Shaarey Zedek’s Rabbi Aaron Starr seeks to inspire and educate Jews of all ages.
Aaron Starr — a rabbi and educator with leadership drive, athleticism and a deep sense of tradition — is now delving into the intense role of sole rabbi of Congregation Shaarey Zedek (CSZ), Metro Detroit’s largest and oldest Conservative synagogue.
With the July 2014 departure of his friend and colleague, Rabbi Joseph H. Krakoff, Starr continues as the synagogue’s director of education and youth, a role he has filled since 2008, but has stepped up to assume greater responsibilities.
CSZ leadership is making decisions regarding how to expand the synagogue’s clergy team, so, for now, Starr is serving the 1,200 member-unit congregation as its only rabbi.
“I continue to seek to partner with each of our members as well as our synagogue leadership and clergy team to utilize Jewish tradition and Jewish wisdom to deepen life, to bring meaning, purpose and order to a chaotic world, to care for those who are in need and to inspire the young and old alike to love and to live Judaism,” said Starr, 37.
“I am excited to continue to partner with my colleagues Hazzan David Propis and Assistant Cantor Leonard Gutman,” he said. “They are top-notch professionals, unbelievably talented and true mentshes.”
Following A Path
Now a Conservative rabbi, recognized in 2011 by the Rabbinical Assembly (RA), the movement’s international association, Starr grew up at the Reform-Renewal Congregation Shir Tikvah in Troy.
In 2004, he was ordained as a Reform rabbi from Hebrew Union College-Jewish Institute of Religion in Cincinnati, taking a position at Shir Tikvah that same year as rabbi and director of lifelong learning.
“Rabbi Aaron Starr’s family has been a pillar of Congregation Shir Tikvah since its inception,” said its long-serving rabbi, Arnie Sleutelberg. “Aaron witnessed his family’s active involvement, and he became a leader of his generation, locally and statewide. His devotion to Judaism and the Jewish people was and remains vital to the deepest expression of his soul.
“After his ordination, when we had the opportunity to engage Rabbi Aaron as our rabbi/educator, we jumped at the chance,” Sleutelberg said. “He served us and our children with skill, warmth and love. The Detroit Jewish community is fortunate indeed to have Rabbi Aaron Starr in our midst. It has been my pleasure to be his rabbi, mentor and colleague.”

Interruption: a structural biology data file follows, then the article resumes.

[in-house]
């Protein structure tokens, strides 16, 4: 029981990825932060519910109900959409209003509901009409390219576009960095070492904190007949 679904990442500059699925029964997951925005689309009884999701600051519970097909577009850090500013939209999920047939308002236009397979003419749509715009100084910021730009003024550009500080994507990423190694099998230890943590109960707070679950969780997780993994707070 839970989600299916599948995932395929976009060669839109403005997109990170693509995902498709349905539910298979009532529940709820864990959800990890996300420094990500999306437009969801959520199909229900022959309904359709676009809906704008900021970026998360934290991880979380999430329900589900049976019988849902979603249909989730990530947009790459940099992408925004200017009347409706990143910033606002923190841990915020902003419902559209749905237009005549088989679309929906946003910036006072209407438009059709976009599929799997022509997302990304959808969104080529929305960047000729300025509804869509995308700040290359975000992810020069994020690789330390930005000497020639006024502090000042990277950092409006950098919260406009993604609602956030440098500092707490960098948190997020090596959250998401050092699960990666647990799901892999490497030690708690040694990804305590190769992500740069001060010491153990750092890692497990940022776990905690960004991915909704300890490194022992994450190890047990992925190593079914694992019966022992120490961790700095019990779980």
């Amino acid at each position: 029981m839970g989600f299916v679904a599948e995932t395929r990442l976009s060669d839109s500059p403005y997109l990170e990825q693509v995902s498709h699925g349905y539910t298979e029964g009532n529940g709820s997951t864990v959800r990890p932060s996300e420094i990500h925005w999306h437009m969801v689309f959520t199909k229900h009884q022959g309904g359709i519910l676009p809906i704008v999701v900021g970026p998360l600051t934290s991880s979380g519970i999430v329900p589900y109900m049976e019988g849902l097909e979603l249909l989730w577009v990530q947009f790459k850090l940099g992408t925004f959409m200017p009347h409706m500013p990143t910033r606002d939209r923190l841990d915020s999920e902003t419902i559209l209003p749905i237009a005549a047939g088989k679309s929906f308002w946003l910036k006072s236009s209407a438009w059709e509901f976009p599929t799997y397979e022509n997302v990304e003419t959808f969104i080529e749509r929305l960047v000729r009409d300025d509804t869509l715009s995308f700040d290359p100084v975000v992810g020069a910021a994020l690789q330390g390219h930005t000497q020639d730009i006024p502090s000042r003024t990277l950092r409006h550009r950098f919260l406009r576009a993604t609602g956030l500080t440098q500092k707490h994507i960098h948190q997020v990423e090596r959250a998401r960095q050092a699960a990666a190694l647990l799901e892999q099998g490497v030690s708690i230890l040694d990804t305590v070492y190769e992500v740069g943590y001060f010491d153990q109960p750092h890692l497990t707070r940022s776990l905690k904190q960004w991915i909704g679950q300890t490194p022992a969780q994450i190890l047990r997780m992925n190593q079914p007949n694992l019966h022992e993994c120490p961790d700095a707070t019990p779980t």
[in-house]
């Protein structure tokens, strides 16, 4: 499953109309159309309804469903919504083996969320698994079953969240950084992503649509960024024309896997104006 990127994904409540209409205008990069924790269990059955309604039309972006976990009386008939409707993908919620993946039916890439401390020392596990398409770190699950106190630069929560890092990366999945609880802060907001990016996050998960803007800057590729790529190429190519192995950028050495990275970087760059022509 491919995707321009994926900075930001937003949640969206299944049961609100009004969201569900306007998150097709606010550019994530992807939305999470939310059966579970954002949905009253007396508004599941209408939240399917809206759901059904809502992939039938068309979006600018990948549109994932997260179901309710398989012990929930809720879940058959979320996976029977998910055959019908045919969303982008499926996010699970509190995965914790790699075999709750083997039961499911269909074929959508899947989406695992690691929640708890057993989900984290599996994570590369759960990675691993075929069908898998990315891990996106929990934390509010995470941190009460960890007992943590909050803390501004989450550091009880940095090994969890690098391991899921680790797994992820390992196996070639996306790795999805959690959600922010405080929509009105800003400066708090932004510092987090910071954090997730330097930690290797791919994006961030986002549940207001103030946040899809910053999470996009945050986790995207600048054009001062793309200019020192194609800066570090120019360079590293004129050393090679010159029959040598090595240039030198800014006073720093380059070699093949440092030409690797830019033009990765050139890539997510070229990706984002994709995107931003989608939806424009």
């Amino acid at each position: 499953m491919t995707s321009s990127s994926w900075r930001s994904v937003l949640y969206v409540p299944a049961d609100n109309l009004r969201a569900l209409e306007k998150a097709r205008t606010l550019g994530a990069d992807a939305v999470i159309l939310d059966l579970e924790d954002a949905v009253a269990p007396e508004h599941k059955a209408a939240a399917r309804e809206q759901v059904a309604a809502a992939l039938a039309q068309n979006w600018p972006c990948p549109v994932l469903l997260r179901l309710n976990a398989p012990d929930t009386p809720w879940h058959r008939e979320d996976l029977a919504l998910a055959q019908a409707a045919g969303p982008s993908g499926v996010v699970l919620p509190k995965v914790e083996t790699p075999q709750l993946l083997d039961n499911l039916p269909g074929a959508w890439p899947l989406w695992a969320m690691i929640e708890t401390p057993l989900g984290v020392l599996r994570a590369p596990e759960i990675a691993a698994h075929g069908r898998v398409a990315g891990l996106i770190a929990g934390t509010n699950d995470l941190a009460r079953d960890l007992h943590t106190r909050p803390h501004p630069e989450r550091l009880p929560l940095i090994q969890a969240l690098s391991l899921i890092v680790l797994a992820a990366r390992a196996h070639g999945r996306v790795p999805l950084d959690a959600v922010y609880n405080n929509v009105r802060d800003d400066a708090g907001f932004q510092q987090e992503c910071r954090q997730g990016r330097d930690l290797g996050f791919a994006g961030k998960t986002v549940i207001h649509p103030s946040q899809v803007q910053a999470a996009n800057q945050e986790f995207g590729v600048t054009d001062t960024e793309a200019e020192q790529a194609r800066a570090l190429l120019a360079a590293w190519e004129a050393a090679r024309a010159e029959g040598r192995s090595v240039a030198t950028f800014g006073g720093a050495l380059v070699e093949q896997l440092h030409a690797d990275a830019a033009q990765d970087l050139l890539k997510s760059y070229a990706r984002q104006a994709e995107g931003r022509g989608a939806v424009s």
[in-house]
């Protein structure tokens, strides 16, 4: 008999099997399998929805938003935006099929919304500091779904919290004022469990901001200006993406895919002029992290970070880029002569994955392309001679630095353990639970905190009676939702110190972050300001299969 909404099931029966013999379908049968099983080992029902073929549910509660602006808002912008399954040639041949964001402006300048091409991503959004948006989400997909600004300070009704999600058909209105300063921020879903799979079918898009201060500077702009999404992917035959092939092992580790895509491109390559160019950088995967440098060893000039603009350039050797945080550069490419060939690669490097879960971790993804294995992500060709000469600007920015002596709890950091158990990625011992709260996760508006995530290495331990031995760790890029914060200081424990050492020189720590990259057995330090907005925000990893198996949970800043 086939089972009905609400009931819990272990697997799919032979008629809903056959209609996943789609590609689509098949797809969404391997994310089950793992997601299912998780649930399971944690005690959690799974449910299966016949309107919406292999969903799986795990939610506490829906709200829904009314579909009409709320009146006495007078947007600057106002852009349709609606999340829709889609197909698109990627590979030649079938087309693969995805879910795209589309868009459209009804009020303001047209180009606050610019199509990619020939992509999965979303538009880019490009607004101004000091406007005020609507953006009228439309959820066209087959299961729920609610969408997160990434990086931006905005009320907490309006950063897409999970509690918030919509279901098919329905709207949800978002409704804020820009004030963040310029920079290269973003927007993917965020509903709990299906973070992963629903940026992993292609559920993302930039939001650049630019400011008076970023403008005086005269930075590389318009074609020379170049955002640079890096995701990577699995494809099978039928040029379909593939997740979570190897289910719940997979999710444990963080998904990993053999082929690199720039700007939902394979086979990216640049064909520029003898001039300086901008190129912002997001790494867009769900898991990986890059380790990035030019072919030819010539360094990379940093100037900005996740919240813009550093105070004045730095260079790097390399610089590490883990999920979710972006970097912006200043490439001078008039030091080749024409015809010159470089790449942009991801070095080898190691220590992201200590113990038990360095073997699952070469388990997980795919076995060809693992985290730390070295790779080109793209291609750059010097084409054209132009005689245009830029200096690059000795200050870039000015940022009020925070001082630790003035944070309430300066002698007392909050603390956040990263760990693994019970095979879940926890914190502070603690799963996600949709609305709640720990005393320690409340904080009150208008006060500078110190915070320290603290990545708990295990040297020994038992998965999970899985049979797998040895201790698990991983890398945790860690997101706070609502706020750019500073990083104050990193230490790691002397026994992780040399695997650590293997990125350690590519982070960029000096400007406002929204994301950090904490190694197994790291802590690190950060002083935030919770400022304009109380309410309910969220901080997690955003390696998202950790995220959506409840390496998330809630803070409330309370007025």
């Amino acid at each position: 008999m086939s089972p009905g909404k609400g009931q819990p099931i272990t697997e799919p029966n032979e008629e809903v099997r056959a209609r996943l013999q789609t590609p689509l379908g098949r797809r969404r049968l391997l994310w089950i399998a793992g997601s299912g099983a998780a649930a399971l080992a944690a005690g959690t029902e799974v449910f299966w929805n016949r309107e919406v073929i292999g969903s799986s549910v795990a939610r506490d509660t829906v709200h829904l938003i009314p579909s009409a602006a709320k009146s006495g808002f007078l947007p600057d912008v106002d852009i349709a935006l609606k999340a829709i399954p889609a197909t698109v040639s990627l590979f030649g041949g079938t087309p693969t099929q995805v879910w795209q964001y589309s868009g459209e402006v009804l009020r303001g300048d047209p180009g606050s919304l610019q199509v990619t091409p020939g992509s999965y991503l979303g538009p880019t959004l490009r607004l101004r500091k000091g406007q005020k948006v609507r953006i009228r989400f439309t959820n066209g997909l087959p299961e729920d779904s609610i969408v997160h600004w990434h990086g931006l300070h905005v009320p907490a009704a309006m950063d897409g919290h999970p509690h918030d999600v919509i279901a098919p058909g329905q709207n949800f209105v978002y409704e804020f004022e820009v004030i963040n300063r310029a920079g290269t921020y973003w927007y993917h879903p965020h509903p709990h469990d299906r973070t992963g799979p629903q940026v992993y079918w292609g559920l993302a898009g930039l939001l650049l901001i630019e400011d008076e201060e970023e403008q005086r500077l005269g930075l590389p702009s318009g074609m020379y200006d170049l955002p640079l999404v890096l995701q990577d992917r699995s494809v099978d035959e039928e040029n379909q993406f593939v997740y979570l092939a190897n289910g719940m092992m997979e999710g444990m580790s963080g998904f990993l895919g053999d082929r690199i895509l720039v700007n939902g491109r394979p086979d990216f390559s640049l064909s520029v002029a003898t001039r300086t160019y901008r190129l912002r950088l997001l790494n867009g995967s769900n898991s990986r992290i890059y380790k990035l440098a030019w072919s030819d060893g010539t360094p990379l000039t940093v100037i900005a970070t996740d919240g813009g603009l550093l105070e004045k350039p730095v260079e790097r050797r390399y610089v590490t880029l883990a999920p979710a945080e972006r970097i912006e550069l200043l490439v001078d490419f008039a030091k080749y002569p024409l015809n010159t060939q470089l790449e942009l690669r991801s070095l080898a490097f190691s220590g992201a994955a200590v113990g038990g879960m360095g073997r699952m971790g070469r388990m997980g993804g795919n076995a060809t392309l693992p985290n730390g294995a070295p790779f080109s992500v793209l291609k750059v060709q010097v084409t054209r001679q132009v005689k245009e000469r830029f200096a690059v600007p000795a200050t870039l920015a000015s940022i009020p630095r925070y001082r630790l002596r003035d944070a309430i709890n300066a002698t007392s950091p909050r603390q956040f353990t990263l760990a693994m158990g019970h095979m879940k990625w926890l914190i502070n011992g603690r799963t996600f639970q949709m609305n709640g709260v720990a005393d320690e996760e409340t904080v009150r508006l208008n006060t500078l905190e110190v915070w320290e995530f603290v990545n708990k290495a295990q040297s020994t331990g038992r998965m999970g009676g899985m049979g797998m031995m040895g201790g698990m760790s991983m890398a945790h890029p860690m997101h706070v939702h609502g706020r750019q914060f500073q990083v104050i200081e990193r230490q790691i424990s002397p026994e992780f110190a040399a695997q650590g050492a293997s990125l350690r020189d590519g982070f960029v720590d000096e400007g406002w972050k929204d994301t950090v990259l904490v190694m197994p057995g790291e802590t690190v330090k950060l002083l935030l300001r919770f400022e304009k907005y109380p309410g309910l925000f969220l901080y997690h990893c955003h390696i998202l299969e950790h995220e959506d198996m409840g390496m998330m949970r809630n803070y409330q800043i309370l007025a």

Starr said, “Even during Reform rabbinical school, my path was toward Conservative Judaism.”
His thesis, Tradition vs. Modernity: The Committee on Jewish Law and Standards (CJLS) and Conservative Halachah, was published in the Journal of Conservative Judaism.
While in rabbinical school, he and his wife, Rebecca, who grew up in a Conservative home, joined the Conservative Northern Hills Synagogue-Congregation B’nei Avraham in Cincinnati where Rebecca was director of education and programming. Starr said she pushed him to look deeper at Jewish tradition.
While a student at University of Michigan in Ann Arbor, where he majored in political science and Hebrew and Jewish Cultural Studies, Starr had begun to keep kosher and continued to become more immersed in Conservative Judaism.
A Conservative Jew
“Even though I grew up in the Reform movement and was ordained a Reform rabbi, I always felt there was something missing,” Starr said. “Then two things changed in my life in 2007 that led me to seek a deeper commitment to Jewish tradition, spirituality and greater meaning in my life, all of which ultimately led me to CSZ — the death of my mother-in-law in April and the birth of my first child exactly one month after that.
“Rebecca and I decided then and there that we needed to find a community that shared our love for Jewish tradition, our desire to seek meaning and purpose, and a place in which we could grow and learn as a family.”
He said he was “committed to egalitarianism and the desire to live fully in the modern world,” making his next professional step an ideal fit.
“Beshert (meant to be), I was hired in 2008 as CSZ’s director of education and youth, with the occasional pulpit responsibility when the synagogue needed it,” Starr said of the synagogue where his grandfather Wolf Gruca of Southfield is a longtime member and Rebecca’s late uncle, Dr. Samuel Krohn, was a past-president.
“Since Rebecca and I came to CSZ, my parents, Margie and Jim Starr, who live in Troy, have also become members,” Starr said. “That now makes my children fourth-generation Shaarey Zedek members.”
His primary roles were to oversee all aspects of youth engagement, prayer and learning, including running the religious school as well as coordinating adult education.
“But the synagogue recognized from early on my ability as a rabbi to help families in their Jewish journeys and my desire to work collaboratively with our lay leadership in setting a vision for 21st-century Jewry,” he said.
In 2008, Starr made his initial contact with the RA, and, in 2010, began the nearly yearlong application process to become a Conservative rabbi. The requirements are quite involved. He was formally accepted in the spring of 2011.
“In 2011, the title ‘rabbi’ was added to my job description [at CSZ],” Starr said. “My role expanded to include the full range of traditional rabbinic responsibilities, including lifecycle events, hospital visits and the breadth of pulpit leadership, while continuing to oversee all aspects of education and youth at the synagogue.
“I believe that a rabbi’s ‘job’ is not only to teach and to learn, but to inspire and touch lives,” he said.
“I approach each lifecycle event I perform with the recognition that every family is special and unique in its own way and that such events must honor each family’s uniqueness. My approach is similar in the realm of Jewish education: Each learner is unique and the learning must be tailored to that individual’s needs.”
CSZ board member Milton Feldberg values that personalized attention.
“My wife, Lisa, and I both grew up as Reform Jews,” said Feldberg of Birmingham. “Rabbi Starr has continuously but gently — and sometimes without us realizing it — nudged us to increase our involvement and engagement. In fact, he often speaks of being Jewish as a journey; one in which you grow and do a little bit more each year, but at a pace that is comfortable for you and your family.
“We have found that his sermons speak both to the head and the heart,” said Feldberg.